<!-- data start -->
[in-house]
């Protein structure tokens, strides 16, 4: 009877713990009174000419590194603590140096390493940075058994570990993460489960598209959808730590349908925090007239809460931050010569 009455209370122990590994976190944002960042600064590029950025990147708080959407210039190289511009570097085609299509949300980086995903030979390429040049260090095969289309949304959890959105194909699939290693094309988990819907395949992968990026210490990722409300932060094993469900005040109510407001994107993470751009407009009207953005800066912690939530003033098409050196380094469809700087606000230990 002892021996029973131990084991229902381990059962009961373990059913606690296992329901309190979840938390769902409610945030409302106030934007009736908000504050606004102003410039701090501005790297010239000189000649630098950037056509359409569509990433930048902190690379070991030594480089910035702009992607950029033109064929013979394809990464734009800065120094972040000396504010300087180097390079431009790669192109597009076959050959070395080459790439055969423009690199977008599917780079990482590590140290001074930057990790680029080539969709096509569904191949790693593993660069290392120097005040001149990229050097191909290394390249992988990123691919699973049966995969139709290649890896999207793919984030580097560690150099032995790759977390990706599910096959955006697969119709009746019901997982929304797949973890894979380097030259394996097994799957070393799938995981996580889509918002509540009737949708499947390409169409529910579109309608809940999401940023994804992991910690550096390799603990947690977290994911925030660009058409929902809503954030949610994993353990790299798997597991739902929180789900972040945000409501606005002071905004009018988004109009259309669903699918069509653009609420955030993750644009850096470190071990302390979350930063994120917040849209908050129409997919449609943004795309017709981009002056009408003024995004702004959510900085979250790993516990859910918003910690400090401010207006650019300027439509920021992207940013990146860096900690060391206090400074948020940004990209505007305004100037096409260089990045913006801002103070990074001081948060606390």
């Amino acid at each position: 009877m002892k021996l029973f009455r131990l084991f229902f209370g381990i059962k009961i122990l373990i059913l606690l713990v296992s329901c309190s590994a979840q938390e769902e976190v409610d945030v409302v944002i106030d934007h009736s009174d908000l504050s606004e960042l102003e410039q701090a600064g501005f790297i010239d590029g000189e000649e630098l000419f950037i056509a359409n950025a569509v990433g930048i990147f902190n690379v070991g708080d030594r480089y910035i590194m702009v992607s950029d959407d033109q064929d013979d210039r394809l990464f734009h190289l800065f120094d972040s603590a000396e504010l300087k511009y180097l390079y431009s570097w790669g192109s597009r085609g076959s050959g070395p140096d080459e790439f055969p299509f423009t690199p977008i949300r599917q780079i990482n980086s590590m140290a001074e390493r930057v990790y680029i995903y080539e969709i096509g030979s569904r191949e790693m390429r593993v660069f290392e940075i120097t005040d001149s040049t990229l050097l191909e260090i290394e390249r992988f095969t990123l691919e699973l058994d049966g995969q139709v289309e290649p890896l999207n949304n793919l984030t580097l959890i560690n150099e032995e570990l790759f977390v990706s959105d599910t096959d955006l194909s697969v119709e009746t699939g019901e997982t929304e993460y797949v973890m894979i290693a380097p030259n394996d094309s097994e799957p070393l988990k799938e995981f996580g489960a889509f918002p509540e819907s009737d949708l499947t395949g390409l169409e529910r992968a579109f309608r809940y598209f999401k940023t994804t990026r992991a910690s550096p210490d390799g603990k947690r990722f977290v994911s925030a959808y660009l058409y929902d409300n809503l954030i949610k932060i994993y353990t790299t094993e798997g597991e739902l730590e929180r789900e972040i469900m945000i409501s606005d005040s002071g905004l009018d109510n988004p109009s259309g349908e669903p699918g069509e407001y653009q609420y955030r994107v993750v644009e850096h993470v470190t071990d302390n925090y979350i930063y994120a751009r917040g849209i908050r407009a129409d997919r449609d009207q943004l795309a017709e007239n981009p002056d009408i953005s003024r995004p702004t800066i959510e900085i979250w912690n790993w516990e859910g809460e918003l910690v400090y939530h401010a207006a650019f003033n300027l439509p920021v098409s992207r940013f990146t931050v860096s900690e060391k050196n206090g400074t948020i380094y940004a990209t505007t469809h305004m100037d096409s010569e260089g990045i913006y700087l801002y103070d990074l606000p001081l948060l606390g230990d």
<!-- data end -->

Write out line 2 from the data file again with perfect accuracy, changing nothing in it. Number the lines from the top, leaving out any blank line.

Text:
């Protein structure tokens, strides 16, 4: 009877713990009174000419590194603590140096390493940075058994570990993460489960598209959808730590349908925090007239809460931050010569 009455209370122990590994976190944002960042600064590029950025990147708080959407210039190289511009570097085609299509949300980086995903030979390429040049260090095969289309949304959890959105194909699939290693094309988990819907395949992968990026210490990722409300932060094993469900005040109510407001994107993470751009407009009207953005800066912690939530003033098409050196380094469809700087606000230990 002892021996029973131990084991229902381990059962009961373990059913606690296992329901309190979840938390769902409610945030409302106030934007009736908000504050606004102003410039701090501005790297010239000189000649630098950037056509359409569509990433930048902190690379070991030594480089910035702009992607950029033109064929013979394809990464734009800065120094972040000396504010300087180097390079431009790669192109597009076959050959070395080459790439055969423009690199977008599917780079990482590590140290001074930057990790680029080539969709096509569904191949790693593993660069290392120097005040001149990229050097191909290394390249992988990123691919699973049966995969139709290649890896999207793919984030580097560690150099032995790759977390990706599910096959955006697969119709009746019901997982929304797949973890894979380097030259394996097994799957070393799938995981996580889509918002509540009737949708499947390409169409529910579109309608809940999401940023994804992991910690550096390799603990947690977290994911925030660009058409929902809503954030949610994993353990790299798997597991739902929180789900972040945000409501606005002071905004009018988004109009259309669903699918069509653009609420955030993750644009850096470190071990302390979350930063994120917040849209908050129409997919449609943004795309017709981009002056009408003024995004702004959510900085979250790993516990859910918003910690400090401010207006650019300027439509920021992207940013990146860096900690060391206090400074948020940004990209505007305004100037096409260089990045913006801002103070990074001081948060606390």